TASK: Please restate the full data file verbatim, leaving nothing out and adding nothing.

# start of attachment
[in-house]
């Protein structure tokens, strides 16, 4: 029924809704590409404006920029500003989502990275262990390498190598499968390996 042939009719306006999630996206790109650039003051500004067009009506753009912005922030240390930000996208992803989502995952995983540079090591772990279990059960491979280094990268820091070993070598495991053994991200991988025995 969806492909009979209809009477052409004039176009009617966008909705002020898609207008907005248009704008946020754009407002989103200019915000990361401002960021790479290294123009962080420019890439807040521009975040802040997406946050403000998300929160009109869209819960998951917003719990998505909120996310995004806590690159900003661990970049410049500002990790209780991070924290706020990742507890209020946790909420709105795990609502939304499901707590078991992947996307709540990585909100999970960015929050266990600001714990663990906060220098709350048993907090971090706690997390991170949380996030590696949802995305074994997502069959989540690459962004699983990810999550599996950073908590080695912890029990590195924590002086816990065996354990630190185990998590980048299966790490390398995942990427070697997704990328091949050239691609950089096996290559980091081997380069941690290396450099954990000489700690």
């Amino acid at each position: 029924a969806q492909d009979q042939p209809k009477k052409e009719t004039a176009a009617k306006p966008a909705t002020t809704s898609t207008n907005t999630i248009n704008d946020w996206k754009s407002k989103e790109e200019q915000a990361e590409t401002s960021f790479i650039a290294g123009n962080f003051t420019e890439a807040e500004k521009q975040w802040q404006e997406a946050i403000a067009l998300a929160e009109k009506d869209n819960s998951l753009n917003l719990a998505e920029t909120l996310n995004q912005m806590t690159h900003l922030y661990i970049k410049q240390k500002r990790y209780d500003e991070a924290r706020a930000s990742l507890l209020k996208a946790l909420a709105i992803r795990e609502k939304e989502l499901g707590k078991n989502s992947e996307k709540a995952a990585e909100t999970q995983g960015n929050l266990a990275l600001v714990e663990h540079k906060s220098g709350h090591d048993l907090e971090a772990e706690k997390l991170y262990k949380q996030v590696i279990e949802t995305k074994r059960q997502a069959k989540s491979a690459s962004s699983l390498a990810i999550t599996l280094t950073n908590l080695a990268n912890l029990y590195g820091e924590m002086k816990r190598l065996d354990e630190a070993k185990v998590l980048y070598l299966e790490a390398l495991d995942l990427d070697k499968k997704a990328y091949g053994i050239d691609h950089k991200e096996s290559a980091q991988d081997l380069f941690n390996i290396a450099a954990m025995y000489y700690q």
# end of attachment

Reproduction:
[in-house]
């Protein structure tokens, strides 16, 4: 029924809704590409404006920029500003989502990275262990390498190598499968390996 042939009719306006999630996206790109650039003051500004067009009506753009912005922030240390930000996208992803989502995952995983540079090591772990279990059960491979280094990268820091070993070598495991053994991200991988025995 969806492909009979209809009477052409004039176009009617966008909705002020898609207008907005248009704008946020754009407002989103200019915000990361401002960021790479290294123009962080420019890439807040521009975040802040997406946050403000998300929160009109869209819960998951917003719990998505909120996310995004806590690159900003661990970049410049500002990790209780991070924290706020990742507890209020946790909420709105795990609502939304499901707590078991992947996307709540990585909100999970960015929050266990600001714990663990906060220098709350048993907090971090706690997390991170949380996030590696949802995305074994997502069959989540690459962004699983990810999550599996950073908590080695912890029990590195924590002086816990065996354990630190185990998590980048299966790490390398995942990427070697997704990328091949050239691609950089096996290559980091081997380069941690290396450099954990000489700690």
């Amino acid at each position: 029924a969806q492909d009979q042939p209809k009477k052409e009719t004039a176009a009617k306006p966008a909705t002020t809704s898609t207008n907005t999630i248009n704008d946020w996206k754009s407002k989103e790109e200019q915000a990361e590409t401002s960021f790479i650039a290294g123009n962080f003051t420019e890439a807040e500004k521009q975040w802040q404006e997406a946050i403000a067009l998300a929160e009109k009506d869209n819960s998951l753009n917003l719990a998505e920029t909120l996310n995004q912005m806590t690159h900003l922030y661990i970049k410049q240390k500002r990790y209780d500003e991070a924290r706020a930000s990742l507890l209020k996208a946790l909420a709105i992803r795990e609502k939304e989502l499901g707590k078991n989502s992947e996307k709540a995952a990585e909100t999970q995983g960015n929050l266990a990275l600001v714990e663990h540079k906060s220098g709350h090591d048993l907090e971090a772990e706690k997390l991170y262990k949380q996030v590696i279990e949802t995305k074994r059960q997502a069959k989540s491979a690459s962004s699983l390498a990810i999550t599996l280094t950073n908590l080695a990268n912890l029990y590195g820091e924590m002086k816990r190598l065996d354990e630190a070993k185990v998590l980048y070598l299966e790490a390398l495991d995942l990427d070697k499968k997704a990328y091949g053994i050239d691609h950089k991200e096996s290559a980091q991988d081997l380069f941690n390996i290396a450099a954990m025995y000489y700690q």